Video | Business Headlines | Internet | Science | Scientific Ethics | Technology | Search

 


Ripples from the Big Bang: the beginning of time

Ripples from the Big Bang: understanding the beginning of time

The University of Auckland is live-streaming an event from the World Science Festival in New York where leading cosmologists are gathering to discuss the latest development in the quest to understand how the universe was formed.

The University of Auckland is live-streaming an event from the World Science Festival in New York where leading cosmologists are gathering to discuss the latest development in the quest to understand how the universe was formed.

Professor Richard Easther, Head of the Department of Physics, will host the live-stream Auckland event where Harvard University’s Professor John Kovac will discuss recent claims of a breakthrough discovery of gravitational waves generated just after the Big Bang.

Following the discussion in New York, Professor Easther will hold a question and answer session.

Along with Associate Professor Kovac, other leading scientists on the panel include Brian Greene and Amber Miller from Columbia University, Alan Guth from MIT, Andrei Linde from Stanford University and Paul Steinhardt from Princeton.

Professor Kovac is one of the leaders of team of scientists that built BICEP2, a dedicated telescope at the South Pole which scans the sky in microwave frequencies, studying the “afterglow” of the Big Bang. Recently, the BICEP2 team announced it had found evidence that the universe was bathed in gravitational waves, ripples im space itself, generated moments after the Big Bang. This claim is proving to be controversional but, if true, it would prove the Big Bang was followed by a phase of ultra-rapid growth known as inflation.

“It’s hard to over-state how big the stakes are for Kovac and his team – they are really asking how the universe began” Professor Easther says.

“If theories of inflation are proved, then this has huge implications for our understanding of both the origin of the universe and fundamental particle physics.”

The World Science Festival produces some of the world’s most exciting programmes that connect the general public with science, says Professor Easther, so it is very exciting for the University of Auckland to be able to partner with them to live-stream this event direct from the Festival.

This Auckland event is open to the public and will be held at the University of Auckland’s Fisher and Paykel Auditorium at the Owen G Glenn Business School at 5 Grafton Rd from 12 midday. Refreshments are available from the Business School’s Excel café both before and after the event.

Ends

© Scoop Media

 
 
 
 
 
Business Headlines | Sci-Tech Headlines

 

Gareth Morgan: The Government’s Fresh Water Policy – Revisited

Fresh water quality is the latest area to be in the sights of Gareth Morgan and his research organisation The Morgan Foundation... They found that the fresh water policy was a bit murkier than the Environment Minister let on. More>>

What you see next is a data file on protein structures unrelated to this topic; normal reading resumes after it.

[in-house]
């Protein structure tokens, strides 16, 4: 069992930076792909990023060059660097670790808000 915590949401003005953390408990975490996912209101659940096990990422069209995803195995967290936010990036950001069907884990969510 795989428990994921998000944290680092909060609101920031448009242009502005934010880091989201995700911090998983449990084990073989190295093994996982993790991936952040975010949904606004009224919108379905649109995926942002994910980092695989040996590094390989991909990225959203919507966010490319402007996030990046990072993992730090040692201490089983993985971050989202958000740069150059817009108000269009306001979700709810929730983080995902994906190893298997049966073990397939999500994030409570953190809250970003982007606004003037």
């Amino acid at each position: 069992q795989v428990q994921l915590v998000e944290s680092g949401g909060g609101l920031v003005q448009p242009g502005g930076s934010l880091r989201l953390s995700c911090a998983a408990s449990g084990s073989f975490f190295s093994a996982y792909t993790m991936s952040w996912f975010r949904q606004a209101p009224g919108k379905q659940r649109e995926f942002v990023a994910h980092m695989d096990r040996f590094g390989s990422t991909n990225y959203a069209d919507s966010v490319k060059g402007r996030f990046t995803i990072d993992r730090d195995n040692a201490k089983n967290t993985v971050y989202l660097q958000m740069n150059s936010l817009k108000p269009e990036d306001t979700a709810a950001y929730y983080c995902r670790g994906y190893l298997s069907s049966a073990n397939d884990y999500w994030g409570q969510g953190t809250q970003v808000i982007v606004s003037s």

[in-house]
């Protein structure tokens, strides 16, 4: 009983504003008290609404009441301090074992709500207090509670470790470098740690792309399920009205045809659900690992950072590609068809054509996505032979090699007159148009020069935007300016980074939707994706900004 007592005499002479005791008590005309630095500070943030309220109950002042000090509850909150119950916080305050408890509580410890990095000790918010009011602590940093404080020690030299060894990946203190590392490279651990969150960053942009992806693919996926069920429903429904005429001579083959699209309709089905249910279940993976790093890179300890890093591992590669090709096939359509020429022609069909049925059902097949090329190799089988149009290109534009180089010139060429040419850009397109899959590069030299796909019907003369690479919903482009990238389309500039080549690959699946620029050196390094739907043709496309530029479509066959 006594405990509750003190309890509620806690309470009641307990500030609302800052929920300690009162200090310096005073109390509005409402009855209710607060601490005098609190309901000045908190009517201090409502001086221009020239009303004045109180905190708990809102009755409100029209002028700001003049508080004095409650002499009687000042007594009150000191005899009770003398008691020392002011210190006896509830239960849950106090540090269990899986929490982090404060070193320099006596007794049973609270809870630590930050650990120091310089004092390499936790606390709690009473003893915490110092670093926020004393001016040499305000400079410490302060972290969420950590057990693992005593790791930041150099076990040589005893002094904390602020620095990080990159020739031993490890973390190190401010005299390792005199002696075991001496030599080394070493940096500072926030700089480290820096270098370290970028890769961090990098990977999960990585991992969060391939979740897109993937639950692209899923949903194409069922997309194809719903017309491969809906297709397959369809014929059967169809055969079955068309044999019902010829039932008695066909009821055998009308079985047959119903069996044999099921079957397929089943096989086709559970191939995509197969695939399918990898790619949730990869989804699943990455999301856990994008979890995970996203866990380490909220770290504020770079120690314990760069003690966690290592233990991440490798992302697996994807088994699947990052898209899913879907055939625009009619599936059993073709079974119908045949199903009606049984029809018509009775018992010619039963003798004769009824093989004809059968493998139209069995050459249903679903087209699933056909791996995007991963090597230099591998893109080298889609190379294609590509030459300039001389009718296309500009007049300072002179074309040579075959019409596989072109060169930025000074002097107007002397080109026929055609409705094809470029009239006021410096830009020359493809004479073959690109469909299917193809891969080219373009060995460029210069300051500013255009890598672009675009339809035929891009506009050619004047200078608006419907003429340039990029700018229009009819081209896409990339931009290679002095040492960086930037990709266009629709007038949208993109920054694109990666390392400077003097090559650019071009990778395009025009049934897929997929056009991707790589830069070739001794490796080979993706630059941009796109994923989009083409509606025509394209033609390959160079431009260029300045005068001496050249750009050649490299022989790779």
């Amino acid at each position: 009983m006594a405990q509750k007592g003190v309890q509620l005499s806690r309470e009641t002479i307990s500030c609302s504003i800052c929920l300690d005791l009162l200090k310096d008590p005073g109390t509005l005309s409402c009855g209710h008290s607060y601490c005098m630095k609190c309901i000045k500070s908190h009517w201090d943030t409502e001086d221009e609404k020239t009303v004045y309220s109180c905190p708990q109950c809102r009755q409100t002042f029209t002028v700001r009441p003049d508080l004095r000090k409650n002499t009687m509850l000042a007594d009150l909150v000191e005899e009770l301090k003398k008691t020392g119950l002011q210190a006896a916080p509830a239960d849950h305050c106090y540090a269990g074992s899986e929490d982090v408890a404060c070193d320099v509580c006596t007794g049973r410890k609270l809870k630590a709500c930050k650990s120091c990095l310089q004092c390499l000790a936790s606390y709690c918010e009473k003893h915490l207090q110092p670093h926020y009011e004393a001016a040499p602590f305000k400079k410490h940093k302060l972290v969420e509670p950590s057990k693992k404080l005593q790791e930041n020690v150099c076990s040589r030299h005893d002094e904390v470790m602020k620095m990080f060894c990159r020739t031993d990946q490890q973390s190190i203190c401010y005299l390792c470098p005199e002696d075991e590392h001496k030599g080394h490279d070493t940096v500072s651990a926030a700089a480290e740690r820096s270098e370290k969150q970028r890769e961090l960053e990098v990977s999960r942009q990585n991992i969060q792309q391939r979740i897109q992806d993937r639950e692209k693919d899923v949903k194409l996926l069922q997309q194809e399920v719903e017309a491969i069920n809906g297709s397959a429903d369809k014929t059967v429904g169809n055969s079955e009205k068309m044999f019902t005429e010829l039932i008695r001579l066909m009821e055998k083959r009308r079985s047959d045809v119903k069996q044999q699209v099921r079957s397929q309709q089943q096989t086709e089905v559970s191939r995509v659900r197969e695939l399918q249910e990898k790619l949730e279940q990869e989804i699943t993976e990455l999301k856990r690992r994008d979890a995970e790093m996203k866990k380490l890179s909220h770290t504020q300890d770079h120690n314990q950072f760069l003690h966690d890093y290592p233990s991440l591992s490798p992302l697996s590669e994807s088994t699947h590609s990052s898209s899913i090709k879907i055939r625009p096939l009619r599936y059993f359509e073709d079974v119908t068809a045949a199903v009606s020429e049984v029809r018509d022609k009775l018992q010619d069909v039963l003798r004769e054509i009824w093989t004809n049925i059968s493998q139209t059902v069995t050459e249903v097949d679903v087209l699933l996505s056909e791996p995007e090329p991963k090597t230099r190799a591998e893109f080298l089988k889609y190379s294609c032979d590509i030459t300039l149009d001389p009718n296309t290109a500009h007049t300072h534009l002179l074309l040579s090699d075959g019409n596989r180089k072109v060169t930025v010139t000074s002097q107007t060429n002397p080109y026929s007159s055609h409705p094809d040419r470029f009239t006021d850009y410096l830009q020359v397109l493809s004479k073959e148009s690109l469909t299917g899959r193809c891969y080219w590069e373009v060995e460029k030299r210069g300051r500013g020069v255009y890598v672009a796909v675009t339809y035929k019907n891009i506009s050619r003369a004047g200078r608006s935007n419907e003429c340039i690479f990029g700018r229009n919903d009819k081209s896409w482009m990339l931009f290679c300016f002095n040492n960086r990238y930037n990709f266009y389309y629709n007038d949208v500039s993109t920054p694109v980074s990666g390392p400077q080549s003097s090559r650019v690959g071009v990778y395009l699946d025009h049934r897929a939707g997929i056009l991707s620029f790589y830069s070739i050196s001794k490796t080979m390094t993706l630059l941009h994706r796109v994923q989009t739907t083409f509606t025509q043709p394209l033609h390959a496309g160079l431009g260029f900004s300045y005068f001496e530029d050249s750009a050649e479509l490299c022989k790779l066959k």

ALSO:

Interest Rates: RBNZ Hikes OCR To 3.5%, ‘Period Of Assessment’ Now Needed

Reserve Bank governor Graeme Wheeler raised the official cash rate as expected, while signalling a pause in rate hikes to assess the impact of moves so far this year. The kiwi dollar sank after Wheeler said its strength was “unjustified” and that the currency could have “a significant fall.” More>>

ALSO:

Fonterra: Canpac Site 'Resize' To Focus More On Paediatrics

Fonterra is looking at realigning its packing operations at Canpac, in the Waikato, to focus more on paediatric nutritionals... The proposed changes could mean around 110 roles may not be required at the site which currently employs 330. More>>

ALSO:

Scoop Business: Postie Plus Brand Gets 2nd Chance With Well-Funded Pepkor

The Postie Plus brand is getting a new lease of life after South Africa’s Pepkor bought the failed retailer’s assets out of administration and said it will use its purchasing power to reduce costs of stock and fatten margins. More>>

ALSO:

Warming: Warming Signs From State Of Climate Report

Climate data from air, land, sea and ice in 2013 'reflect trends of a warming planet' -- says the latest State of the Climate report, launched by U.S. and New Zealand scientists. More>>

ALSO:

Scoop Business: Embrace Falling Home Affordability, Says NZIER

Despair over the inability to afford a house is misplaced and should be embraced as an opportunity to invest in more wealth-creating activity, says the principal economist at the New Zealand Institute of Economic Research, Shamubeel Eaqub. More>>

Productivity Commission: NZ Regulation Not Keeping Pace

New Zealand regulators often have to work with out-of-date legislation, quality checks are under strain, and regulatory workers need better training and development. More>>

ALSO:

Get More From Scoop

 
 
Computer Power Plus

Standards New Zealand

Standards New Zealand
 
 
 
 
 
 
 
 
Sci-Tech
Search Scoop  
 
 
Powered by Vodafone
NZ independent news